After weeks of intense, behind-the-scenes bickering over consumers' right to control their confidential financial and medical information, the House of Representatives was poised last night to approve by a large margin a bill that would overhaul the financial services industry.
The bill, which is expected to win the support of almost all Republicans and at least 60 Democrats, would rewrite banking laws dating from the Depression era and the 1950s that prevent commercial banks, securities firms and insurance companies from merging their businesses.
Under the bill, banks, brokers and insurers would be able to combine -- and to share -- customer transaction records and other sensitive information.
Last night's expected passage would mark a significant event in the 20-year legislative effort to overhaul the financial services industry -- the first time such a bill has passed both the House and the Senate.
Now, House and Senate members must meet to hammer out key differences between the two versions. The Senate passed its own version of the bill in May by a 54 to 44 vote, and it differs in many areas from the House version. Those differences -- and concerns raised by the White House -- may make it impossible for lawmakers to achieve final passage of the legislation.
In addition to redefining the financial services industry, the bill also would represent the first major change in consumer privacy laws in several decades.
Key provisions of the House bill include giving the Treasury and Federal Reserve Board joint supervision of the nation's banking system, preventing any non-financial companies (such as automakers) that don't already own a bank from obtaining one and preserving laws that require banks to invest in underserved communities.
On privacy, which emerged in recent weeks as so contentious an issue it nearly derailed efforts to bring the bill to the House floor, the bill allows consumers to prevent medical information obtained for insurance purposes from being used in any other way -- by an insurer's banking or insurance affiliate, for example.
House members last night also were set to amend the bill to require financial institutions to craft privacy policies and to clearly spell out to consumers their policies. The amendment would also allow consumers to block companies in most instances from sharing or selling financial information to third parties. One exception would permit a bank to tell a check printing company a customer's account number.
The bill also would make it a crime for someone to use another person's name or other information to obtain checking-account and other financial data, a practice known as "pretext calling," except in cases involving child support.
The financial services industry succeeded in convincing lawmakers to kill a provision backed by Rep. Edward J. Markey (D-Mass.) that would have allowed consumers to prevent the sharing of financial information -- such as addresses, phone numbers, birth dates, Social Security numbers, and checking and credit card account information -- even among affiliated financial companies. The industry argued that such a provision would defeat the purpose behind the many mergers that have occurred among banks, securities firms and insurance companies in anticipation of the laws being changed.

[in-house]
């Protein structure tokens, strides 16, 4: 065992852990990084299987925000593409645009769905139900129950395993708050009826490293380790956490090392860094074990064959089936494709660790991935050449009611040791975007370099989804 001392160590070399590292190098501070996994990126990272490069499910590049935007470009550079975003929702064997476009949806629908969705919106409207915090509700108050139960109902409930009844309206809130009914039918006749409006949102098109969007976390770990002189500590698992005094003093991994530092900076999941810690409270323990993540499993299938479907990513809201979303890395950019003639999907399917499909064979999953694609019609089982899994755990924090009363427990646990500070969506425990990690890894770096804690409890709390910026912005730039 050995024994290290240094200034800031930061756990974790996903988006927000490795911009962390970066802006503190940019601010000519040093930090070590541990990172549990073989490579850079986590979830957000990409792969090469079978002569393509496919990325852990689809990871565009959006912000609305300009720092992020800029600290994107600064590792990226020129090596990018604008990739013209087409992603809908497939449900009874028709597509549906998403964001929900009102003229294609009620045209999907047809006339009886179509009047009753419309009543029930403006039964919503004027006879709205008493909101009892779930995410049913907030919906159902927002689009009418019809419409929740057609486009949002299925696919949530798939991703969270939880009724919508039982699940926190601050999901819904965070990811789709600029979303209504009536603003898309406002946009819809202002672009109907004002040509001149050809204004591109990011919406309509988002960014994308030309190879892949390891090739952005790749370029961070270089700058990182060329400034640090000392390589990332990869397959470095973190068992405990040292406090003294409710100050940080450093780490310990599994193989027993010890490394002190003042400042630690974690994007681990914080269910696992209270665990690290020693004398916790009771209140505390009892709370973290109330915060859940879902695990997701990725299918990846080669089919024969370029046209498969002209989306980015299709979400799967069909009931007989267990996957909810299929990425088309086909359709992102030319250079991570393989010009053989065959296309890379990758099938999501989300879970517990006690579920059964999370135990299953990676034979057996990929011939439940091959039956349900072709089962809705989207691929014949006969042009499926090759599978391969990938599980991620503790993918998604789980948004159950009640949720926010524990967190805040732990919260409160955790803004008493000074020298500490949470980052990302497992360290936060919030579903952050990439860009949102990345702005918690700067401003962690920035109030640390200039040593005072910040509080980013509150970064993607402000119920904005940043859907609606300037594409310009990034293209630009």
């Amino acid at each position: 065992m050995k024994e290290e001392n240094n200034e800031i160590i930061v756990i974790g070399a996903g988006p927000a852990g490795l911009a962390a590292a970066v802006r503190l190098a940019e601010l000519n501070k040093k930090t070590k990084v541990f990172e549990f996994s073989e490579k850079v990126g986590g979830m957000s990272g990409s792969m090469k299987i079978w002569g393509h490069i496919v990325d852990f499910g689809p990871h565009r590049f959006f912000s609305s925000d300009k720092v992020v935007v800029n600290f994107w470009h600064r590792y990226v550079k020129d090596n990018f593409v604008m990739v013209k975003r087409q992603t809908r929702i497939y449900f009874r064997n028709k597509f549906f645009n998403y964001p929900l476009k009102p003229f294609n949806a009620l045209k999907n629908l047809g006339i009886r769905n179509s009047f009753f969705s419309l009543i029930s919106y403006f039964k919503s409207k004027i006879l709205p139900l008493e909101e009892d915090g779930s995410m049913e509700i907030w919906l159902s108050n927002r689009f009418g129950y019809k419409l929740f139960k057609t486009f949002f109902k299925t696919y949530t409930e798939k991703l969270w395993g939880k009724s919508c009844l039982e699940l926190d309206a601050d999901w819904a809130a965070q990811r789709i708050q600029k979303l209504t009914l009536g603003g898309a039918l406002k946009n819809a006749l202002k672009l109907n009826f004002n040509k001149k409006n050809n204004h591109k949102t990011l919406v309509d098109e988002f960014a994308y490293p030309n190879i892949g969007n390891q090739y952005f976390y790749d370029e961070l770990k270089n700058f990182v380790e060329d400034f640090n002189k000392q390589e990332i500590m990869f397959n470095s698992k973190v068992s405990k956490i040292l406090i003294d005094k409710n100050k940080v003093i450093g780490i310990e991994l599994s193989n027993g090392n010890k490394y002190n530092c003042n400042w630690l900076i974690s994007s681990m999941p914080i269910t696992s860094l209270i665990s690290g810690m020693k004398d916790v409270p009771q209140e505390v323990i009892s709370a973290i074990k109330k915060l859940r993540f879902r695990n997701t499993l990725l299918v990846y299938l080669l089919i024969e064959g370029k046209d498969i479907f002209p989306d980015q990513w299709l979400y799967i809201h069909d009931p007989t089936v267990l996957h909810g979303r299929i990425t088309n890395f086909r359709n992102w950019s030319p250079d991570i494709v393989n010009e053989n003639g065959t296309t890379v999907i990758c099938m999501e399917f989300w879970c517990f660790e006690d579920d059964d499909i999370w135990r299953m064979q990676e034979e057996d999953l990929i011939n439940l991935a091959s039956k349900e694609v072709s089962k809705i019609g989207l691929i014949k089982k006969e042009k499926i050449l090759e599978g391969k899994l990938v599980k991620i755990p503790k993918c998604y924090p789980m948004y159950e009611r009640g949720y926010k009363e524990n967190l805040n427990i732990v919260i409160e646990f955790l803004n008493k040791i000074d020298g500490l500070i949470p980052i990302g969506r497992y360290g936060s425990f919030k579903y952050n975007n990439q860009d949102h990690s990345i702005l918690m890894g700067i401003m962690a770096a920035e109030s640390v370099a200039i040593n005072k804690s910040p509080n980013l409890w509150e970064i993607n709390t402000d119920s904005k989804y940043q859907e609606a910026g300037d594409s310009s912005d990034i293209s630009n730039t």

Rep. Martin Frost (D-Tex.) had worked hard all week to help craft the privacy amendment, which represented a compromise that the industry, Democrats and Republicans could all support. But at the last minute, Frost and other Democrats withdrew their support from the amendment, dealing a blow to Republican efforts to maintain a united front between party leaders on the privacy issue.
The Republicans had felt Democratic support was necessary so Republicans could not be accused of having buckled to the industry on the consumer privacy issue. But Frost and others withdrew from the amendment Wednesday night after House Republicans refused to support an unrelated provision that would bar banks from affiliating with property and casualty insurance companies that illegally avoid business in minority neighborhoods.
Republicans had stripped this "redlining" ban from the legislation when crafting the rules for debate on the House floor. The insurance industry had lobbied against it because it would have officially made the Department of Housing and Urban Development an insurance industry regulator, something the insurers have fought for years. Insurers argue that state laws already prevent redlining. The dispute nearly prevented the bill from coming to the floor, but the Republicans prevailed 227 to 203 on a near party-line vote.
Frost said yesterday the lack of cooperation from the Republicans on the redlining issue "sets a contentious tone" in the House that likely will preclude bipartisan efforts on other legislation.
"The Republicans were very short-sighted on this. They had a chance to set a bipartisan tone," Frost said. "What they have effectively now said is `We don't care about bipartisanship.' "
The White House yesterday expressed general support for the House bill. It has said it opposes the Senate's version, which the White House says gives too much regulatory oversight to the Federal Reserve and weakens laws requiring lending to underserved areas. The Senate version also includes only one provision on privacy, which would make pretext calling a crime.
Sources say the White House has left open the possibility that President Clinton might use privacy issues to oppose any final bill that fails to include key provisions that White House has said are necessary to avoid a veto.
Merrill Lynch & Co., Citigroup and major insurance companies say the overhaul is necessary if the U.S. financial services industry is to remain competitive here and abroad.
CAPTION: Rep. Martin Frost withdrew support for a privacy amendment.